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Happy Holidays & Storytelling in Holiday Flicks, why I love them!!

Hello dear Writers!!

I'm wishing you a very happy holiday this year.

It's Christmas week!! I love Christmas and it's not about being religious even if that is the reason for the season. I love the music, I love the lights, the decorations, the busy stores and last year in 2020 we missed all of that.

I love everything about it.

I do miss snow though--here in SoCal we don't get snow and this east coast girl misses it!

Today's blog is about storytelling in HOLIDAY FILMS.

I love holiday films even the ones on TV such as Hallmark and Lifetime.

The plots are usually predictable but they work and they bring me joy!

Recently someone I have been connected to on FB has been posting the titles of ones she's watched and then listing all the reasons she hates them. Le sigh---why do this?

But okay, it's fine, we all have our opinions. I hated the first WONDER WOMAN ---I could write a dissertation on why the storytelling is so bad but millions loved it. It's okay to not love everything but for me, the Hallmark channel & Lifetime holiday films are great examples of pretty solid storytelling.

You have the following things that are needed in good storytelling.

Strong opening that gives us the following--WHO and WHAT

Who the story is about-usually a woman, early thirties or late twenties, but up to 50 years old. She lives in the city and is a successful career-driven woman, and then it gives us WHAT she wants. Usually a promotion.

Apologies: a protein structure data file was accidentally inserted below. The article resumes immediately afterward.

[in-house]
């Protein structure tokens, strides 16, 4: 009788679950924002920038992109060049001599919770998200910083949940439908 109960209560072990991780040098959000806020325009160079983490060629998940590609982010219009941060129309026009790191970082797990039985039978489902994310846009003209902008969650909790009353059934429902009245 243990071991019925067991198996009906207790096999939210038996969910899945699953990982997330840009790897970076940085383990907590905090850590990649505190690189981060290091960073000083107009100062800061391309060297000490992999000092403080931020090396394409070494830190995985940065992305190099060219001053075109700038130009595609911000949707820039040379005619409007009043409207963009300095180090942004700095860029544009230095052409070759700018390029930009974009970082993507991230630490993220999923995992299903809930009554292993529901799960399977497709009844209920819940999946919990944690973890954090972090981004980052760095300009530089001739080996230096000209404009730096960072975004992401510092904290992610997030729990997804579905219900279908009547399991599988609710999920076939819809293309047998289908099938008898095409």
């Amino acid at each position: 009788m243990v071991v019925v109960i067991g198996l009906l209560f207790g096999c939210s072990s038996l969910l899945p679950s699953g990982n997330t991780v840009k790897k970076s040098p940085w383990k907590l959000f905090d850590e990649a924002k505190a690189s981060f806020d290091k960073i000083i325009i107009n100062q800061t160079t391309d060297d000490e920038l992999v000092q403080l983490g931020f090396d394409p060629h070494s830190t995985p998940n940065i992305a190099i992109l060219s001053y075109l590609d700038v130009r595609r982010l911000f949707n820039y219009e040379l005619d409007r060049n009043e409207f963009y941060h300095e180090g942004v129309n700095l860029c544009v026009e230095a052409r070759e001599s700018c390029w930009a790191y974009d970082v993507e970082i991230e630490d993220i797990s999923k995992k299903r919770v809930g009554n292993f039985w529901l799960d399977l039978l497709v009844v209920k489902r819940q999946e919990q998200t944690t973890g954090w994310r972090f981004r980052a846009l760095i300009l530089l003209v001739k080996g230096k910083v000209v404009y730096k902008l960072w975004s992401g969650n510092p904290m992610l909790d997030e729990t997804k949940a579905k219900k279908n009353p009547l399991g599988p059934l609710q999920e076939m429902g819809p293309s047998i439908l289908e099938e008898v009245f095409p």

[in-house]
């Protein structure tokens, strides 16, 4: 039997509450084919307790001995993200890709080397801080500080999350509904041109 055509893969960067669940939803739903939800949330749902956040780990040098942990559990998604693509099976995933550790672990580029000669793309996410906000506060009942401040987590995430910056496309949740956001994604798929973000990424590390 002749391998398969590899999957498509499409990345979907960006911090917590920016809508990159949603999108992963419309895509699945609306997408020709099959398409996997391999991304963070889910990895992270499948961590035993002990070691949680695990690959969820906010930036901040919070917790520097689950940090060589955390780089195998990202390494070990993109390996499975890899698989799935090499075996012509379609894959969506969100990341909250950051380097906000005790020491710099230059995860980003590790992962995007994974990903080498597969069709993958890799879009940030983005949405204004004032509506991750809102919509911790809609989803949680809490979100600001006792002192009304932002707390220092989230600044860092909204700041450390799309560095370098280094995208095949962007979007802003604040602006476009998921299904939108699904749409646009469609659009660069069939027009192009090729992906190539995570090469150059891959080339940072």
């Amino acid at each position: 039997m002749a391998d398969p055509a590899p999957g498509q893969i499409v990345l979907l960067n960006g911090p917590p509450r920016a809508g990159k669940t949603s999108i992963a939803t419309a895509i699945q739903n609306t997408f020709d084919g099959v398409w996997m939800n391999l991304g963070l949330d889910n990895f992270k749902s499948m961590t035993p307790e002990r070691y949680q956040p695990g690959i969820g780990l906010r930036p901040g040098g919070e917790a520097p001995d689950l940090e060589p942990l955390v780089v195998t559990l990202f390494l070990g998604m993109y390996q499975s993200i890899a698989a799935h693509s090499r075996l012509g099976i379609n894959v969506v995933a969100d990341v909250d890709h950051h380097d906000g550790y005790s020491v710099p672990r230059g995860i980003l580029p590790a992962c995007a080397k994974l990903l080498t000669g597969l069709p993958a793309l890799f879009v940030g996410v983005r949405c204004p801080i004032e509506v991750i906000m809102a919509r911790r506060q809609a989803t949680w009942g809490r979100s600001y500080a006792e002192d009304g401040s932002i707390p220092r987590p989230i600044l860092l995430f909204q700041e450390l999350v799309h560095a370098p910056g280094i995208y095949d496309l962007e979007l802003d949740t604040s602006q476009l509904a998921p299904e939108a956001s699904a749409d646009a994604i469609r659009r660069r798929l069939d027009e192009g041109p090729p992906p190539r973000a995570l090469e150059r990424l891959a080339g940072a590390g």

Inciting incident leading to the quarter mark-entering the new world. Something happens that requires her to go back to her hometown or a small town that lands her in a new world. A couple I have seen keep her in the big city but she faces something that changes her world, her bookstore is being forced to close, her shop is struggling, she lost a writer for her Christmas choir, etc.. and all of these have one thing in common.

The MEET CUTE with the love interest!

Then the story goes to the middle where she REFLECTS giving us the mirror moment that James Scott Bell talks about for a successful story. Martha Alderson of the Plot Whisperer books calls this the recommitment scene. Both work really well. It's the moment when your main character either reflects on what is happening and changes or stays the same-recommitting to their convictions.

The third quarter is when something bad happens and because these are light romantic flicks, usually it's not something that is a massive problem but something that she doesn't want.

All is lost moment. AND then she usually believes it's not going to work out with the new love interest she has just met.

And then, the resolved scenes at the end which leads to the perfect kiss!

This is CLASSIC storytelling with almost perfect story beats.

You don't have to love them or even like them, but for me they are perfect.

Holiday movies I love are:

A Christmas Story--great dialogue and storytelling in every way.

A Christmas Carol--I love listening to the book on Audible, but we usually go see the play every year--this year being the first in more than 8 years where I didn't see it live.

The Christmas That Almost Wasn't which has the same storyline as the old Rankin-Bass Santa Claus is Coming to Town.

Love Actually weaves a few stories into one perfectly and a must-watch every year.

The Holiday weaves two stories into one.

The Man Who Invented Christmas is genuinely great about Charles Dickens.

I'd love to hear yours too!

Whatever you do this year, I hope you find some joy.

XO until next week, happy writing!!

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